* Yen falls to fresh 4-yr low vs EUR, 4-mth low vs USD
* Market back to selling yen to fund carry trades
* Aussie slides to 2-1/2 month low vs EUR & USD
* RBA Stevens says 'open-minded' about intervening to weakenAUD
By Ian Chua
SYDNEY, Nov 22 (Reuters) - The yen fell to a fresh four-yearlow against the euro early in Asia on Friday, left exposed afterpromising data in both Germany and the United States underpinnedthe single currency and the U.S. dollar.
Investors also dumped the Australian dollar after thecountry's central bank chief said he was "open-minded" aboutintervening to weaken the currency.
The euro climbed as far as 136.45 yen, reachinghighs not seen since October 2009, while the U.S. dollar scaleda four-month peak of 101.19 yen.
There was little reason for investors not to continue usingthe yen as a funding currency for carry trades after the Bank ofJapan stayed committed to its ultra-loose monetary policy onThursday.
Against the dollar, the euro bounced to $1.3477 froma one-week low of $1.3399. That saw the dollar index dipto 80.965, recoiling from a 1-1/2 week high of 81.290.
Aiding the euro, ECB President Mario Draghi shot down amedia report that said the central bank was actively consideringcutting a key interest rate below zero.
A survey showing Germany's private sector grew faster inNovember helped offset disappointing outcomes elsewhere,particularly a tumble in French business activity.
U.S. data were also encouraging, although they were notstrong enough to change market expectations that the FederalReserve will scale back stimulus early next year.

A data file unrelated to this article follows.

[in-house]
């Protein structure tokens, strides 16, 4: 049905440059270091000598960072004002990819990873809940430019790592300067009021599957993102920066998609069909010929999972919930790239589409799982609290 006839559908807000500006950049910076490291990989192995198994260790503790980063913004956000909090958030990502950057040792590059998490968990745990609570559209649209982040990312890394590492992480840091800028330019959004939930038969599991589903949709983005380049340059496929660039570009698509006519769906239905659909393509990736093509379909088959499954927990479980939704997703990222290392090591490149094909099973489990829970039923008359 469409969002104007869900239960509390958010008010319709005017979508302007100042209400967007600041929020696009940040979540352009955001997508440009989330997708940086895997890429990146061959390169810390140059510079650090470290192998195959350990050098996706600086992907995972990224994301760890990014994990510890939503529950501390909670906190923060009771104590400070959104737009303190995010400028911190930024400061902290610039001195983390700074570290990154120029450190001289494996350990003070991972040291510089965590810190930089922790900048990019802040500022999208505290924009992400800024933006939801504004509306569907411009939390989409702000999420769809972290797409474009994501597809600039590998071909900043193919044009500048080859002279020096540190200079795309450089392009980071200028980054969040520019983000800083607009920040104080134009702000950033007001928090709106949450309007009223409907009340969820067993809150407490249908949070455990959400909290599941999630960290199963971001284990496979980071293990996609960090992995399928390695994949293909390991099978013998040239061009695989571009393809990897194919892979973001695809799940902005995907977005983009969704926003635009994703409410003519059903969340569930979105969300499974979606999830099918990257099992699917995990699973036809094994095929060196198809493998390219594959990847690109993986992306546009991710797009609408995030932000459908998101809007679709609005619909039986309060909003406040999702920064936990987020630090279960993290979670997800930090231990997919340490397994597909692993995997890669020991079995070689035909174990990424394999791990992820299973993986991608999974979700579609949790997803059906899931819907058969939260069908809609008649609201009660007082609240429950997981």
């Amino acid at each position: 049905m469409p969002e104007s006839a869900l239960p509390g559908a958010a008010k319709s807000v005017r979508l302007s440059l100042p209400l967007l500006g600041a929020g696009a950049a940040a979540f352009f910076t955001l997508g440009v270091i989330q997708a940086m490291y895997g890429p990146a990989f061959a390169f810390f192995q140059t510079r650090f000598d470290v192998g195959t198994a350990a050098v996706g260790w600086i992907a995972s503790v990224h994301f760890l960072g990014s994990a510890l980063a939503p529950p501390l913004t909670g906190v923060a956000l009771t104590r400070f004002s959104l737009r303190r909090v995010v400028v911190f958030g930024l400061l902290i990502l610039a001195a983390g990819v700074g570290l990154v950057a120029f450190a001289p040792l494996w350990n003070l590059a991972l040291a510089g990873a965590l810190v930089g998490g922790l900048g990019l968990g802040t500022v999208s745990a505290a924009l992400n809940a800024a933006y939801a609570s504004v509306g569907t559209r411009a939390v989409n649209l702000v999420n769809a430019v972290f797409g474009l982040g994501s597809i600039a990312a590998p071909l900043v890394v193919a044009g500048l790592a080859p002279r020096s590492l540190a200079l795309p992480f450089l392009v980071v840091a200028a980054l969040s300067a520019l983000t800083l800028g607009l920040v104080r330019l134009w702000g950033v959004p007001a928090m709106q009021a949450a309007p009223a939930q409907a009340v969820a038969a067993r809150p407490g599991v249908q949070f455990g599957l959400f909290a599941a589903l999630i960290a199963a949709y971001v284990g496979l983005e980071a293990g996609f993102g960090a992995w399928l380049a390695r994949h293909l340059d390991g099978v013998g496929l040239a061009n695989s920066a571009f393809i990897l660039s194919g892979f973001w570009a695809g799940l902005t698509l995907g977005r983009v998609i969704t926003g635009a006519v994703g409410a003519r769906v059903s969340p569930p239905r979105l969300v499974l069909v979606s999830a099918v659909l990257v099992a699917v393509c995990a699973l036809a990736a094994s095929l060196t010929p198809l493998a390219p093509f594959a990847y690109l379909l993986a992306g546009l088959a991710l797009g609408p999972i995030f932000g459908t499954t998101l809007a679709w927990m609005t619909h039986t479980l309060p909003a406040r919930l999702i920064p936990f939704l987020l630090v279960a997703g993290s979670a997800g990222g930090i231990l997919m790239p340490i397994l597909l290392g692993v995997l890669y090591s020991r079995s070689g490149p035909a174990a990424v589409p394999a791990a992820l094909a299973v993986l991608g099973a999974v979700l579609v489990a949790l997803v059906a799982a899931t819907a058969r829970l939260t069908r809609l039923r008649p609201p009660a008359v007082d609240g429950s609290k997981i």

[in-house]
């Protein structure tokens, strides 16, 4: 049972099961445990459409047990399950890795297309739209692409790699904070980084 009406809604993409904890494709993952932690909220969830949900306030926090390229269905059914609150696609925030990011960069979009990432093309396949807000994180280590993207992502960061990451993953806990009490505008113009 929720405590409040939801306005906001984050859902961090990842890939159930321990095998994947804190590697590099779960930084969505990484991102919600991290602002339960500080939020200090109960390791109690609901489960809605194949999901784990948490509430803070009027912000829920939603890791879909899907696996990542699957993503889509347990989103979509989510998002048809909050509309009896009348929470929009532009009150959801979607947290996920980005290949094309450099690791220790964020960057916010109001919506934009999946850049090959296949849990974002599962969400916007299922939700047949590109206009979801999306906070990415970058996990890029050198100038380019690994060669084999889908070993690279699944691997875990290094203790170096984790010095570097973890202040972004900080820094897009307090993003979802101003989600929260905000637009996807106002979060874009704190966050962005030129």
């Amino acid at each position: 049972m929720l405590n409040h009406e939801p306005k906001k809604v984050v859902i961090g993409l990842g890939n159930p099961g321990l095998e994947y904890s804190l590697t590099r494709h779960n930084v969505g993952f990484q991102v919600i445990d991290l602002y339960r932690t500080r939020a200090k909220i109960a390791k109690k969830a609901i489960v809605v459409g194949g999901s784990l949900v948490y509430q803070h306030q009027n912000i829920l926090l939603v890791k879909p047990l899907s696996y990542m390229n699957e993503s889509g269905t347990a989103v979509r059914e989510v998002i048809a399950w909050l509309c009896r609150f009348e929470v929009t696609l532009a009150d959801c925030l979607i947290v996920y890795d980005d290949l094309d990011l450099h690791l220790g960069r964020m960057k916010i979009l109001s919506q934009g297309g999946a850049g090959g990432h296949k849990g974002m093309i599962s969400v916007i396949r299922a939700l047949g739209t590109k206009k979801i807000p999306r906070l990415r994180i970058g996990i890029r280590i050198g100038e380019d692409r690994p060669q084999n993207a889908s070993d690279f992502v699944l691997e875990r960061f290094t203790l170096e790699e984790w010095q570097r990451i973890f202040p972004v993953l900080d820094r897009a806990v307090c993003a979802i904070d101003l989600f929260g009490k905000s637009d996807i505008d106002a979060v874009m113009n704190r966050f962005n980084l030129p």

Factory output rebounded this month, while the number ofAmericans filing new claims for jobless benefits fell sharplylast week.
BNP Paribas analysts said they remained reluctant to chaseany strength in the U.S. dollar, noting that front-end Treasuryyields remained anchored despite the recent move higher inlong-end yields.
"Moreover, we expect U.S. data over the next few weeks to betoo inconclusive to support the incipient rebuilding of Decembertapering hopes," they added.
"With Fed expectations in flux we prefer to avoid direct USDexposure now, focusing instead on short EUR and short JPY crosstrades."
Another standout mover was the Australian dollar, whichsuffered heavy falls after Reserve Bank of Australia GovernorGlenn Stevens stepped up his rhetoric against the currency,which he has long argued was overvalued when judged againsteconomic fundamentals.
While Stevens made clear that intervention was not withoutrisks, markets were in the mood to sell the Aussie especiallyafter a closely watched report showed China's factory sectorgrew at a slower pace in November.
The Aussie skidded to a 2-1/2 month low of $0.9198 before edging back up to $0.9230. The euro soared to a 2-1/2month high of A$1.4621, breaking above key resistancelevels that could pave the way for a retest of the August highof A$1.5029.
There is little in the way of major economic data out ofAsia on Friday. In Europe, the focus will be on the Ifo thinktank's German business climate index.